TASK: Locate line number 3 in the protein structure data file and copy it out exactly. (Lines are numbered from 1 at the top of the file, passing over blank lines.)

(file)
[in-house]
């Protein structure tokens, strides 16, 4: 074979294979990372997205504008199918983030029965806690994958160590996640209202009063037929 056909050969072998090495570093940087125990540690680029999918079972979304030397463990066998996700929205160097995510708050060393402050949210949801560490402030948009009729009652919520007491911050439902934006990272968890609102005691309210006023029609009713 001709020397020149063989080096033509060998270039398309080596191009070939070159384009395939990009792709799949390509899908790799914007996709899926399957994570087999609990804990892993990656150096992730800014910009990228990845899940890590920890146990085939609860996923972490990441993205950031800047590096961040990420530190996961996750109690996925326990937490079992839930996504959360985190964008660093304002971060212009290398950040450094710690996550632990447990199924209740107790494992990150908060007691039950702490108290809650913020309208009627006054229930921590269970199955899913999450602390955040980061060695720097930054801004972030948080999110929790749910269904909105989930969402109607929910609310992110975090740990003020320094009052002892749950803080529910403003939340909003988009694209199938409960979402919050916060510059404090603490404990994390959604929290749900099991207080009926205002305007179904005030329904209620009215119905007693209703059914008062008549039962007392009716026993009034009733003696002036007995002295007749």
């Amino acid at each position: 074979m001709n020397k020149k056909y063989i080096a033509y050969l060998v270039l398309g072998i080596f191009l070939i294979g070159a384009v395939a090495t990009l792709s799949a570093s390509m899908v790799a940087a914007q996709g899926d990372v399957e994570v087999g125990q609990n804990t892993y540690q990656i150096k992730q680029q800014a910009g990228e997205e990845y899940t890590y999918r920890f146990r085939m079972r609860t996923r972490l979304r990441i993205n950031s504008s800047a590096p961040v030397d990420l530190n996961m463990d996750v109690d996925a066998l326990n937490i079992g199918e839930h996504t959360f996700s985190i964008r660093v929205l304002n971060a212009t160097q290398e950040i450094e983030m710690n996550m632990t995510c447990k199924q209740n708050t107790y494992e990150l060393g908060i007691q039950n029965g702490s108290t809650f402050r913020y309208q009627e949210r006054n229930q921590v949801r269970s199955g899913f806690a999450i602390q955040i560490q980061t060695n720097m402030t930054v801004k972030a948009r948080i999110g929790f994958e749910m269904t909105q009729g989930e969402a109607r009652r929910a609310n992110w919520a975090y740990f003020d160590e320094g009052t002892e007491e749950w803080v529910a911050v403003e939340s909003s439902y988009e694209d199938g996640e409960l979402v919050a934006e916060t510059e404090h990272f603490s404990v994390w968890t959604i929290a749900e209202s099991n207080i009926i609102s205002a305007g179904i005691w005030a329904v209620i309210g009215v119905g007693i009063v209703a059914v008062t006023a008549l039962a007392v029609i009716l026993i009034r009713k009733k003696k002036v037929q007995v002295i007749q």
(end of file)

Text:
């Amino acid at each position: 074979m001709n020397k020149k056909y063989i080096a033509y050969l060998v270039l398309g072998i080596f191009l070939i294979g070159a384009v395939a090495t990009l792709s799949a570093s390509m899908v790799a940087a914007q996709g899926d990372v399957e994570v087999g125990q609990n804990t892993y540690q990656i150096k992730q680029q800014a910009g990228e997205e990845y899940t890590y999918r920890f146990r085939m079972r609860t996923r972490l979304r990441i993205n950031s504008s800047a590096p961040v030397d990420l530190n996961m463990d996750v109690d996925a066998l326990n937490i079992g199918e839930h996504t959360f996700s985190i964008r660093v929205l304002n971060a212009t160097q290398e950040i450094e983030m710690n996550m632990t995510c447990k199924q209740n708050t107790y494992e990150l060393g908060i007691q039950n029965g702490s108290t809650f402050r913020y309208q009627e949210r006054n229930q921590v949801r269970s199955g899913f806690a999450i602390q955040i560490q980061t060695n720097m402030t930054v801004k972030a948009r948080i999110g929790f994958e749910m269904t909105q009729g989930e969402a109607r009652r929910a609310n992110w919520a975090y740990f003020d160590e320094g009052t002892e007491e749950w803080v529910a911050v403003e939340s909003s439902y988009e694209d199938g996640e409960l979402v919050a934006e916060t510059e404090h990272f603490s404990v994390w968890t959604i929290a749900e209202s099991n207080i009926i609102s205002a305007g179904i005691w005030a329904v209620i309210g009215v119905g007693i009063v209703a059914v008062t006023a008549l039962a007392v029609i009716l026993i009034r009713k009733k003696k002036v037929q007995v002295i007749q």